Distribution of Household Income
An understanding of household income and expenditure is essential to consideration of poverty. However, income is difficult to measure as it includes monetary and non-monetary components (for instance, farm households consume parts of their own farm produce). Household income is defined as the total amount of income available for final consumption expenditure and other household expenditure that are not generally obligatory, and for saving. Wages and salary, agriculture, business, remittance, livestock, poultry, rickshaw/van pulling were taken as the major sources of income. Self-employment in household economic activities is common particularly in rural areas. In the field survey, collection of income data from such household activities is very difficult, because most of the households do not keep accounts of income earned from informal sectors. Moreover, they cannot remember the amount of income earned from all the different sources and transactions made during a 1-year reference period. Apart from recall and accounting problems, there is a tendency to conceal and less than candid about their income level, which is generally underreported for fear of income tax and other reasons. It is to some extent possible to correct these false statements by carrying out a large-scale detailed survey on economic activities. Keeping these problems in view, emphasis was given in preparing questionnaires and conducting field survey of pooled income and expenditure data from a variety of sources at the household level.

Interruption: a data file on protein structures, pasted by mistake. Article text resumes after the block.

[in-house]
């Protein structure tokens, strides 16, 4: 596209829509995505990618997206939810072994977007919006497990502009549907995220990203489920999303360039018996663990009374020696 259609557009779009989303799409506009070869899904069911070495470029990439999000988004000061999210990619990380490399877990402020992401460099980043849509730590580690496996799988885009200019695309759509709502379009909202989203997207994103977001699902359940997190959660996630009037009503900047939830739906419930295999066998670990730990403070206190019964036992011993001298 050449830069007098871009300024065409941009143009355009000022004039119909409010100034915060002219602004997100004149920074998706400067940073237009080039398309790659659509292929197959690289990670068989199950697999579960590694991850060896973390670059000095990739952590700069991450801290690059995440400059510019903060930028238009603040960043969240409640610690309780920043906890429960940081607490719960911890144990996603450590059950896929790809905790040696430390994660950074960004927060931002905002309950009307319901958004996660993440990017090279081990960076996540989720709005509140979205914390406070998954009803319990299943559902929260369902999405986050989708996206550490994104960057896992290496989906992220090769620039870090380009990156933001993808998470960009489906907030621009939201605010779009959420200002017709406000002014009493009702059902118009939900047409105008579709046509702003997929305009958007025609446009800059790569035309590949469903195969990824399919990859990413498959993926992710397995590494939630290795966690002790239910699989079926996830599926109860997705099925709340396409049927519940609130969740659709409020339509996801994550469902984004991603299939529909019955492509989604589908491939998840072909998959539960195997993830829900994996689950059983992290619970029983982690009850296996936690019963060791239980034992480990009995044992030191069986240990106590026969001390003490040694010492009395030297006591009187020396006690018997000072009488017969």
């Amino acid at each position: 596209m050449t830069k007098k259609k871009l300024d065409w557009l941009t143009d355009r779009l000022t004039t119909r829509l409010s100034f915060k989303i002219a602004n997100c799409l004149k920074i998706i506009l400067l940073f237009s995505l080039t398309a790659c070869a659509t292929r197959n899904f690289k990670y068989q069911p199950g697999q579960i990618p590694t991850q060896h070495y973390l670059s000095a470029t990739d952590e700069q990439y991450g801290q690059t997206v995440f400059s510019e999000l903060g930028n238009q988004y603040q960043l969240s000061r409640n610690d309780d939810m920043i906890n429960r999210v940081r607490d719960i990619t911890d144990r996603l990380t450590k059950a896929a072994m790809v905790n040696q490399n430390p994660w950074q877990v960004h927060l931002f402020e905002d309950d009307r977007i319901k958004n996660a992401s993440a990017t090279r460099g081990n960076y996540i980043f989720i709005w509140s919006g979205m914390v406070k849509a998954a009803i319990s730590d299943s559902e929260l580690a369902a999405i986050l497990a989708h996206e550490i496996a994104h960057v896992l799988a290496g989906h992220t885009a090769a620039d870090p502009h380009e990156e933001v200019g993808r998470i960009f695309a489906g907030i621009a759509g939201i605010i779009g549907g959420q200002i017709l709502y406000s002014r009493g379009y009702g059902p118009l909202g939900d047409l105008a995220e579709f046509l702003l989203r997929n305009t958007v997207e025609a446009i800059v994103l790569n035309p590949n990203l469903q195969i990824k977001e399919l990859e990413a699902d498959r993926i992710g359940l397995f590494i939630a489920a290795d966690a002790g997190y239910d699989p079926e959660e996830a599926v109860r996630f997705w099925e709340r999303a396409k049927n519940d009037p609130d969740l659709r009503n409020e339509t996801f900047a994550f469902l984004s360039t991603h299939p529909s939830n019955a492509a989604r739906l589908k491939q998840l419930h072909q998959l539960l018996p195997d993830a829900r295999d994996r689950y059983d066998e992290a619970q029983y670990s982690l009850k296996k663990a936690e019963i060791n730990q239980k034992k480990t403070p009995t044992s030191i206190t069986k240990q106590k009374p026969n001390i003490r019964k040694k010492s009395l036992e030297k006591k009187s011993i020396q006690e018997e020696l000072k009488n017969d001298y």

KeywordsIncome Inequality Capita Income Gini Coefficient Poor Household Kernel Density Estimation
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